The matrix contains mitochondrial DNA and ribosomes. We'll talk shortly about why mitochondria and chloroplasts have their own DNA and ribosomes. The multi-compartment structure of the mitochondrion may seem complicated to us. That's true, but it turns out to be very useful for cellular respirationallowing reactions to be kept separate and different concentrations of molecules to be maintained in different "rooms.

IB Biology/Cell Respiration and Photosynthesis - Wikibooks, open books for an open world

Electrons from fuel molecules, such as the sugar glucose, are stripped off in reactions that take place in the cytosol and in the mitochondrial matrix. These electrons are captured by special molecules called electron carriers and deposited into the electron transport chaina series of proteins embedded in the inner mitochondrial membrane.

As protons flow back down their gradient and into the matrix, they pass through an enzyme called ATP synthase, which harnesses the flow of protons to generate ATP.

This process of generating ATP using the proton gradient generated by the electron transport chain is called oxidative phosphorylation. Billions of years ago, a eukaryotic cell engulfed a cyanobacteria, which survived inside the cell, and later on evolved to become the chloroplast.

8 2 6 explain the relationship between structure of chloroplast and its function

Plants and certain algae are characterized by the unique ability of photosynthesis, the synthesis of food molecules in the presence of sunlight. This ability is conferred through the presence of specialized organelles called chloroplasts, commonly referred to as the 'kitchens' of plant cells.

Chloroplasts are plastids that contain a network of membranes embedded into a liquid matrix, and harbor the photosynthetic pigment called chlorophyll. It is this pigment that imparts a green color to plant parts, and serves to capture light energy. A detailed account of the structure and functions of chloroplasts has been provided below.

Structure Chloroplasts are located in the parenchyma cells of plants as well as in autotrophic algae. Although their dimensions are almost similar in all plants, the algal chloroplasts show a variation in their size as well as shape.

The major components of a chloroplast are as illustrated and explained below. Envelope The chloroplast envelope is double-membrane structure comprising an outer and an inner membrane. Each of these membranes is a phospholipid bilayer, and is 6 - 8 nm thick.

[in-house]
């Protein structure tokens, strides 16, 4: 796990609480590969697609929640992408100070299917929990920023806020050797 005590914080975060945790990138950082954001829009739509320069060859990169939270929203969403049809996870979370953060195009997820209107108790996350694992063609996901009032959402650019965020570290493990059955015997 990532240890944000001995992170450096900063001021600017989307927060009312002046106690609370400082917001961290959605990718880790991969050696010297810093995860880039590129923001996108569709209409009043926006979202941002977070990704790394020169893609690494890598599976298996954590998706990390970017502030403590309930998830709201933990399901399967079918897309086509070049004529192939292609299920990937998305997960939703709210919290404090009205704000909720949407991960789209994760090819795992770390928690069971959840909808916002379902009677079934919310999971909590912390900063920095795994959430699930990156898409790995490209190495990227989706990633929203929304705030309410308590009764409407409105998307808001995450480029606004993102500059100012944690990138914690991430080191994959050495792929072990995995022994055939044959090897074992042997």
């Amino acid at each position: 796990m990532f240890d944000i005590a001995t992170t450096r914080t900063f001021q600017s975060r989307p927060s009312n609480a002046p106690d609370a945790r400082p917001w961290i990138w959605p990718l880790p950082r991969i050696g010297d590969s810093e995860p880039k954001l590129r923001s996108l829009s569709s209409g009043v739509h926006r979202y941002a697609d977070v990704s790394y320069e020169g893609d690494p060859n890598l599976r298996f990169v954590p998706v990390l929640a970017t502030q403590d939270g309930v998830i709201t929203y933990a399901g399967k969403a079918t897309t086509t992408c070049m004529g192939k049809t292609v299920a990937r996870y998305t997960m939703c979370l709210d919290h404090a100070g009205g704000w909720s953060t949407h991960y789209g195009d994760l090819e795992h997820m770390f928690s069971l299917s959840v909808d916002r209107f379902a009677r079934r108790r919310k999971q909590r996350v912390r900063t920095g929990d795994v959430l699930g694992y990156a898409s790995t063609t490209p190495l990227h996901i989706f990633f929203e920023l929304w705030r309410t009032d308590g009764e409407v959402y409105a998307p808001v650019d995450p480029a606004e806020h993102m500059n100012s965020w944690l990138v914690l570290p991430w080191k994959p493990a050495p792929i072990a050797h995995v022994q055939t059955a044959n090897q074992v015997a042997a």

A 10 - 20 nm thick space present between the two membranes is known as intermembrane space. Stroma The aqueous matrix present inside this double-membrane envelope is called the stroma.

Mitochondria and chloroplasts

The internal components as well as several solutes are dispersed into the stroma. The stroma is especially rich in proteins, and contains several enzymes necessary for vital cellular processes. The chloroplast DNA is also present in the stroma along with ribosomes and other molecules required for protein synthesis.

Starch synthesized through photosynthesis is stored in the stroma in the form of granules. Thylakoids In addition to the two membranes that form the envelope, chloroplasts contain a third internal membrane system called thylakoid membrane.

Thylakoids are the internal, membrane-bound compartments formed by such thylakoid membranes. The internal portion of the thylakoid is called the thylakoid lumen, and contains plastocyanins and other molecules required for the transport of electrons. Grana Some of the thylakoids are arranged in the form of discs stacked one above the other.

These stacks are termed grana, and are connected to each other through inter grana thylakoids and stroma thylakoids. Photosystems Present in the thylakoid membranes, these are the structural and functional units for harnessing solar energy.